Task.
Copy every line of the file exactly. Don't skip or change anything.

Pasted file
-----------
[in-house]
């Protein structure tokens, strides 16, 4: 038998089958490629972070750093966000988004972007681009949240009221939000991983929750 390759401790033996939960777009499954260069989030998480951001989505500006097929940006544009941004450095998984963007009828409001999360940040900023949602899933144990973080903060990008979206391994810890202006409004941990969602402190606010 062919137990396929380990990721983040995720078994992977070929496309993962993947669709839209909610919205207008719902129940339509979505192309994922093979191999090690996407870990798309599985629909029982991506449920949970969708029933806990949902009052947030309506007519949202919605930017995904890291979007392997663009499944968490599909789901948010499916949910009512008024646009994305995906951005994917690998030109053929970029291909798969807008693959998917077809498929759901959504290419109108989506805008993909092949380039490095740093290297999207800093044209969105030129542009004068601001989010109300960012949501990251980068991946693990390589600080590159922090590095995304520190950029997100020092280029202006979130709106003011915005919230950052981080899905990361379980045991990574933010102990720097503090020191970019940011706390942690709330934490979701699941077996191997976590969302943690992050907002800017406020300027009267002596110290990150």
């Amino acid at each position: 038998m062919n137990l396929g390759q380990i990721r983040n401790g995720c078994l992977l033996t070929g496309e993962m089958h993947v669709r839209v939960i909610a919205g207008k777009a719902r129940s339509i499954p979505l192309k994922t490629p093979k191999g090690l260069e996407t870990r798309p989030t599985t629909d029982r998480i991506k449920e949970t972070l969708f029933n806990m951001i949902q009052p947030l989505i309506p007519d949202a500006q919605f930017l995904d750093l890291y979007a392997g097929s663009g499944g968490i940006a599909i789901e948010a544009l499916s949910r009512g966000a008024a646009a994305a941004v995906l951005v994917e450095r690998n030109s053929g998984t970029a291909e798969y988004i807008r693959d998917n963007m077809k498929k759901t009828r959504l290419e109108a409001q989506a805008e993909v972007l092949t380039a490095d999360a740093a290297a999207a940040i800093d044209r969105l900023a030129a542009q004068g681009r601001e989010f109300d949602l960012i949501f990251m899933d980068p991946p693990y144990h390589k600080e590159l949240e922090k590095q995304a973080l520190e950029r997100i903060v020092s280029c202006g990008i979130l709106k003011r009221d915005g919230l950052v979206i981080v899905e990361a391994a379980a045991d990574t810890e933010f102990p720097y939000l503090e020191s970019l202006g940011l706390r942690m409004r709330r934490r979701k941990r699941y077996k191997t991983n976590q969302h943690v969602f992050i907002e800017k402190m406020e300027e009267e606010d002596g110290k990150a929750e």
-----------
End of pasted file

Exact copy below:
[in-house]
């Protein structure tokens, strides 16, 4: 038998089958490629972070750093966000988004972007681009949240009221939000991983929750 390759401790033996939960777009499954260069989030998480951001989505500006097929940006544009941004450095998984963007009828409001999360940040900023949602899933144990973080903060990008979206391994810890202006409004941990969602402190606010 062919137990396929380990990721983040995720078994992977070929496309993962993947669709839209909610919205207008719902129940339509979505192309994922093979191999090690996407870990798309599985629909029982991506449920949970969708029933806990949902009052947030309506007519949202919605930017995904890291979007392997663009499944968490599909789901948010499916949910009512008024646009994305995906951005994917690998030109053929970029291909798969807008693959998917077809498929759901959504290419109108989506805008993909092949380039490095740093290297999207800093044209969105030129542009004068601001989010109300960012949501990251980068991946693990390589600080590159922090590095995304520190950029997100020092280029202006979130709106003011915005919230950052981080899905990361379980045991990574933010102990720097503090020191970019940011706390942690709330934490979701699941077996191997976590969302943690992050907002800017406020300027009267002596110290990150």
């Amino acid at each position: 038998m062919n137990l396929g390759q380990i990721r983040n401790g995720c078994l992977l033996t070929g496309e993962m089958h993947v669709r839209v939960i909610a919205g207008k777009a719902r129940s339509i499954p979505l192309k994922t490629p093979k191999g090690l260069e996407t870990r798309p989030t599985t629909d029982r998480i991506k449920e949970t972070l969708f029933n806990m951001i949902q009052p947030l989505i309506p007519d949202a500006q919605f930017l995904d750093l890291y979007a392997g097929s663009g499944g968490i940006a599909i789901e948010a544009l499916s949910r009512g966000a008024a646009a994305a941004v995906l951005v994917e450095r690998n030109s053929g998984t970029a291909e798969y988004i807008r693959d998917n963007m077809k498929k759901t009828r959504l290419e109108a409001q989506a805008e993909v972007l092949t380039a490095d999360a740093a290297a999207a940040i800093d044209r969105l900023a030129a542009q004068g681009r601001e989010f109300d949602l960012i949501f990251m899933d980068p991946p693990y144990h390589k600080e590159l949240e922090k590095q995304a973080l520190e950029r997100i903060v020092s280029c202006g990008i979130l709106k003011r009221d915005g919230l950052v979206i981080v899905e990361a391994a379980a045991d990574t810890e933010f102990p720097y939000l503090e020191s970019l202006g940011l706390r942690m409004r709330r934490r979701k941990r699941y077996k191997t991983n976590q969302h943690v969602f992050i907002e800017k402190m406020e300027e009267e606010d002596g110290k990150a929750e």